by Dr. Richard Ghalie (Senior VP for Clinical Development at MEI Pharma)
When a process works, it’s natural to try to repeat it rather than recreate or rethink it. This holds true in running clinical trials to develop new drugs: the main path to FDA drug approval is often the same path that led to the prior drug’s approval.
For decades, the foundational basis for determining if a drug should be approved is whether its benefits outweigh its known and potential risks for the intended population. At its core, this is a quantitative risk-benefit analysis. It is not a patient-centric evaluation and it does not emphasize individual patient quality of life as a significant factor.
It’s time to start shifting this strategy and instead approach drug development not only through balancing efficacy and safety, but also by taking into consideration the broader needs of patients as individuals.
Cancer drugs are good examples of this challenge. They have traditionally been developed with a focus on eradicating cancer cells and shrinking tumors to undetectable levels, and certain levels of toxicity are the tax assumed for the realized benefit. The cost to the patient in terms of tolerability, ease of use, compliance with the therapy, and quality of life are not always the primary driving factors in development decisions. But drug developers must begin implementing these considerations into their algorithms.
At a fireside chat at the SVB Leerink Therapeutics Day in Boston this summer, Janet Woodcock, director of the FDA’s Center for Drug Evaluation and Research, commented on the need to incorporate the patient’s perspective to develop better designs for clinical trials. A few months later, speaking at the Breakthroughs in Medicine conference, she said, “The science is fabulous, but that’s not enough.”
The implication of Woodcock’s statements, at least in part, is that there are better ways to approach drug development to benefit individual patients, help them stay on treatment, feel better, and live longer. Drug developers need to take a lead in achieving this goal.
New and creative solutions, such as figuring out better dosing and treatment schedules, can be the difference between a potent drug associated with severe side effects and one that patients are willing to take long enough to maximize the benefit. We’ve seen successful examples of this before.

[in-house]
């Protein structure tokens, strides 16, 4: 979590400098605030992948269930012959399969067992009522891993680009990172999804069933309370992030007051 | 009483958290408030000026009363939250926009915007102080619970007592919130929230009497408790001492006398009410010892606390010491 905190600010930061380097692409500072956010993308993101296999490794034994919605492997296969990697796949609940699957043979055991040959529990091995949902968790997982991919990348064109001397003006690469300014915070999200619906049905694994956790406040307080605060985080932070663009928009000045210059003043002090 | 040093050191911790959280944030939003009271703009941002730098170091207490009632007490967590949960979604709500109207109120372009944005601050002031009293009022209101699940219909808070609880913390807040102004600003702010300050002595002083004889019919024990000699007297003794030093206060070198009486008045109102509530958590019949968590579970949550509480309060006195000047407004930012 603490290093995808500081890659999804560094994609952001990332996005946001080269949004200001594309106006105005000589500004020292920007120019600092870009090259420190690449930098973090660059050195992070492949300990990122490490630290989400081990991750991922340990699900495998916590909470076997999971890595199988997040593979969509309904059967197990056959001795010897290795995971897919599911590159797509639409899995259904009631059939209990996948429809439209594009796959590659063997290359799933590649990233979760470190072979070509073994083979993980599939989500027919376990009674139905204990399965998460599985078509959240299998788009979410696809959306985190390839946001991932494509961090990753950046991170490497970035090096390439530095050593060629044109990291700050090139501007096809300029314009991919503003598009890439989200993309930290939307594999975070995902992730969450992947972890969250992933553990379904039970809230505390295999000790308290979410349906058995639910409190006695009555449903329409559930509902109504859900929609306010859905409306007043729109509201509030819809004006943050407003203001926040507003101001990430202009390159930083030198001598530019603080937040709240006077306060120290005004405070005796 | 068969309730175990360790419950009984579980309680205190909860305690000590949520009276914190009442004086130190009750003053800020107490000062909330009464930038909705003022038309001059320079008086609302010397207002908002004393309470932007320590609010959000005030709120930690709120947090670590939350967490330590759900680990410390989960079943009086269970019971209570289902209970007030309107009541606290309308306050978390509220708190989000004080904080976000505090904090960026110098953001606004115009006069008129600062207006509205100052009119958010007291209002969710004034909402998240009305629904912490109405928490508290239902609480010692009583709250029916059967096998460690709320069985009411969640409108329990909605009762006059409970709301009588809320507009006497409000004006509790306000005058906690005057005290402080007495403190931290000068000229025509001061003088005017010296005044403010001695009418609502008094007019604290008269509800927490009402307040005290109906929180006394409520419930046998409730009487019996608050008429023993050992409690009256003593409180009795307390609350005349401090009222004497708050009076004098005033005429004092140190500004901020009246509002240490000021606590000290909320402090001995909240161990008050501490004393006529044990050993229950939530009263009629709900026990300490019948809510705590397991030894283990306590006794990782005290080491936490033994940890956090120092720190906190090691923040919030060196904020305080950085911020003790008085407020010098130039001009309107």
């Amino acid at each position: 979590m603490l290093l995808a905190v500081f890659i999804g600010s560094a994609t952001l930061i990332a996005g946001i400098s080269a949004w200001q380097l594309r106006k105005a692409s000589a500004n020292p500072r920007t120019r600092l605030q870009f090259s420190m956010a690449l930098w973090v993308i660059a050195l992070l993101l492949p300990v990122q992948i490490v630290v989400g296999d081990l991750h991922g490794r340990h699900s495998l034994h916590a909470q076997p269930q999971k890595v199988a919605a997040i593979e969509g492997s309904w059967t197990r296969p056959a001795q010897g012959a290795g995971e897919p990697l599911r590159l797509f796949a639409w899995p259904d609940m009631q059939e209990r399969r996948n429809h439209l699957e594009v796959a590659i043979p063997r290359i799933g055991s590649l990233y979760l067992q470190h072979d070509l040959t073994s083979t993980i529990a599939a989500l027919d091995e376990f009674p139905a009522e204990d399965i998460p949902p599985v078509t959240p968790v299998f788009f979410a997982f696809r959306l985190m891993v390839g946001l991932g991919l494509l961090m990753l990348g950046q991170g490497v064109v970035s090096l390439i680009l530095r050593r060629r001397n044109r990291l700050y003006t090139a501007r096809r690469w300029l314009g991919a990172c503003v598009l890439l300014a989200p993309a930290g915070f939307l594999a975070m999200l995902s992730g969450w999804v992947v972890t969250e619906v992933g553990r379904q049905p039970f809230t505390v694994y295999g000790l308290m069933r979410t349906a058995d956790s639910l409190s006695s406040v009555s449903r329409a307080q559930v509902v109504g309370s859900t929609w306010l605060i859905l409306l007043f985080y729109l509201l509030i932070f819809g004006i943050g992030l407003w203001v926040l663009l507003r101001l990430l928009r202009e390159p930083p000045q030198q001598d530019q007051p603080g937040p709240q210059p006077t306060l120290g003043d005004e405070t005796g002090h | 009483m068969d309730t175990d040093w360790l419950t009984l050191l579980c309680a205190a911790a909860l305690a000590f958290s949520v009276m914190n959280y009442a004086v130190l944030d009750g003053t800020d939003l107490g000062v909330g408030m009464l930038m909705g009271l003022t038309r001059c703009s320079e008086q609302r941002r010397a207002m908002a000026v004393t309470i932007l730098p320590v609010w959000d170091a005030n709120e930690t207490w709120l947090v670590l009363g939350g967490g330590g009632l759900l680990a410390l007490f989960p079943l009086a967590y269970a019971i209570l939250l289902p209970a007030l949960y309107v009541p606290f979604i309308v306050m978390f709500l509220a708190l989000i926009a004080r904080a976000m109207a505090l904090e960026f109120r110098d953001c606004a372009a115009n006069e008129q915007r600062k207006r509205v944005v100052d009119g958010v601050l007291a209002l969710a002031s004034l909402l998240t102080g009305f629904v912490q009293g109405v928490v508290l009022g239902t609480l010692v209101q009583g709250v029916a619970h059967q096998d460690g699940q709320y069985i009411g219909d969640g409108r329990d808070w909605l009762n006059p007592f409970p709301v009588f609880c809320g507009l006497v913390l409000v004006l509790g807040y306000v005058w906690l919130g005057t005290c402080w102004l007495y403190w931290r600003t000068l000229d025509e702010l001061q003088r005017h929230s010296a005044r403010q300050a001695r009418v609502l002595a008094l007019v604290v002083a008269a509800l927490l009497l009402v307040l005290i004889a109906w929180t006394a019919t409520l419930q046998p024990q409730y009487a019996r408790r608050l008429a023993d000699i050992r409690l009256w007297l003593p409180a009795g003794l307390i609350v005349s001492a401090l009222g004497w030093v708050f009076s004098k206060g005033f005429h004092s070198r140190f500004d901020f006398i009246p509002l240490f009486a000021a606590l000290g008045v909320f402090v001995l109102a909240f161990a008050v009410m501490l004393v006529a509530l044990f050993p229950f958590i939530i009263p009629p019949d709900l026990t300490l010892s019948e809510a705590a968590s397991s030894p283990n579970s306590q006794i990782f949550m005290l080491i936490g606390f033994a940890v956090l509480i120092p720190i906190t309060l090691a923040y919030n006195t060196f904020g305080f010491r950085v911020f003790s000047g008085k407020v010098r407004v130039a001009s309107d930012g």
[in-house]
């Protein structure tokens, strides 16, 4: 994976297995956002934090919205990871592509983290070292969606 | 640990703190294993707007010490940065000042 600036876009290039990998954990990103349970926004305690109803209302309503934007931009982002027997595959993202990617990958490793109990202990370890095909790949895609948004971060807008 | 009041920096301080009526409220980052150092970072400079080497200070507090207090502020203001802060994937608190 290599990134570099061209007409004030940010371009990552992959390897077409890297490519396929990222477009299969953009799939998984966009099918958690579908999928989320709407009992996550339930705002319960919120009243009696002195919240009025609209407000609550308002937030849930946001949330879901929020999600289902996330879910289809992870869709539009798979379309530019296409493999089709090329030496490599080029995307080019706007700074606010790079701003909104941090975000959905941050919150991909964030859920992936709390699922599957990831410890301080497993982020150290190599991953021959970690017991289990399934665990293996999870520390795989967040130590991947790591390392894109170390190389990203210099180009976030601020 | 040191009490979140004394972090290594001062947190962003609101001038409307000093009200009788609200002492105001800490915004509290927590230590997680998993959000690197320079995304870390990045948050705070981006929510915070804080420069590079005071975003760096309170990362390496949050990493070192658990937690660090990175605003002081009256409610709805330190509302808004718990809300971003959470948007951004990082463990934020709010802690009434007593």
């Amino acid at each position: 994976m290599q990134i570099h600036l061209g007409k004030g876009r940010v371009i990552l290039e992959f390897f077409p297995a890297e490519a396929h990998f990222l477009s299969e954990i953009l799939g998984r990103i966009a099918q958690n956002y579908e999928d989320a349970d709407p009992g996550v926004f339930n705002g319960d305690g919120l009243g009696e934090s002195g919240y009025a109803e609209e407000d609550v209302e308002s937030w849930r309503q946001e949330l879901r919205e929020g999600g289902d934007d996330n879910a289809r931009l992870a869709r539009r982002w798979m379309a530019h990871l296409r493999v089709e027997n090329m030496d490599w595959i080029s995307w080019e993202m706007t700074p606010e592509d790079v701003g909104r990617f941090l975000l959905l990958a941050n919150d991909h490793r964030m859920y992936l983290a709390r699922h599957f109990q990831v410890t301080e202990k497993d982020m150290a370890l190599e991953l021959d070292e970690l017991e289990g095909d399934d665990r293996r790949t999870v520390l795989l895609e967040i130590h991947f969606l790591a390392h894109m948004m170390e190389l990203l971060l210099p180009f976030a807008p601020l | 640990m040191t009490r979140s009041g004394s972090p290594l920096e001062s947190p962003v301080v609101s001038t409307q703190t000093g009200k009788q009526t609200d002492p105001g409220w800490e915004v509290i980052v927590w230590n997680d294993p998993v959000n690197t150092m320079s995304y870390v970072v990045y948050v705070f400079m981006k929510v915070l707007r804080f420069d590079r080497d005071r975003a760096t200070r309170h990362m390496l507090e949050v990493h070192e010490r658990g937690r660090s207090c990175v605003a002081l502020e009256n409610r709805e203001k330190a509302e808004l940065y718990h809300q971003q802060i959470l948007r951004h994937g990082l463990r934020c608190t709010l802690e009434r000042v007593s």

In the early 1990s, there were limited treatment options for women with breast cancer that was resistant to available chemotherapy agents. The introduction of taxanes like paclitaxel and docetaxel marked a significant advance in treatment.
Although taxanes are now a cornerstone of breast cancer therapy, they were initially too toxic for most patients. Since then, the average dose has been reduced, dosing schedules have been optimized with lower doses administered more frequently, and taxanes are now being used to enhance other treatments. These adjustments have led to promising results and have allowed more patients to be treated for longer periods of time than in those early days.
Cancer drugs may work well when given daily, continuously, and indefinitely. But they may also work at least as well — and with lower toxicity — if given less often. A class of cancer drugs known as histone deacetylase inhibitors was among the first to be used with an intermittent regimen, in which a high dose is followed by a rest period intended to allow the body to recover from side effects.
This article hits a bull’s-eye on problems facing new drug development for MPN Cancer treatments. The core concept of clinical trial development “To Determine the Maximum Tolerated Dose (MTD)” puts the patient at serious risk for numerous complications and only serves the needs of clinicians, researchers and the pharma industry as a whole….leaving the needs of the patient on the sideline.
When my physician and I started the RuxoPeg combo for polycythemia vera (PV), I suggested starting with minimal dosing with small, incremental increases until the desired outcome was reached. This treatment strategy was entirely focused on me as a cancer patient, being able to more easily tolerate a potent combination of drugs, while significantly reducing the side effect profile. It was a winning strategy, thanks to a brilliant doctor and a “well-informed” patient.
The Clinical Trial Pitch
In my ten years with PV, I’ve been “pitched a clinical trial” by a well-known cancer center. After listening to laborious details of the trial focus, learning about annual bone marrow biopsies (definitely not a patient friendly proposition), monthly travel 3 hours each way to the closest participating trial center and reading through 84 murky pages of consent forms, I quickly decided HELL no! Once the clinical trial coordinator left the room, the physician returned….I promptly asked the MPN expert for a prescription for the well known “off-label” medication and he kindly obliged. A Much better option for me!
The whole clinical trial system needs an overhaul in order to get higher enrollments (get patients interested). A patient-centric strategy, as Dr. Ghalie suggests, is a critical point that organizations involved in drug development will need to embrace as we enter the new decade.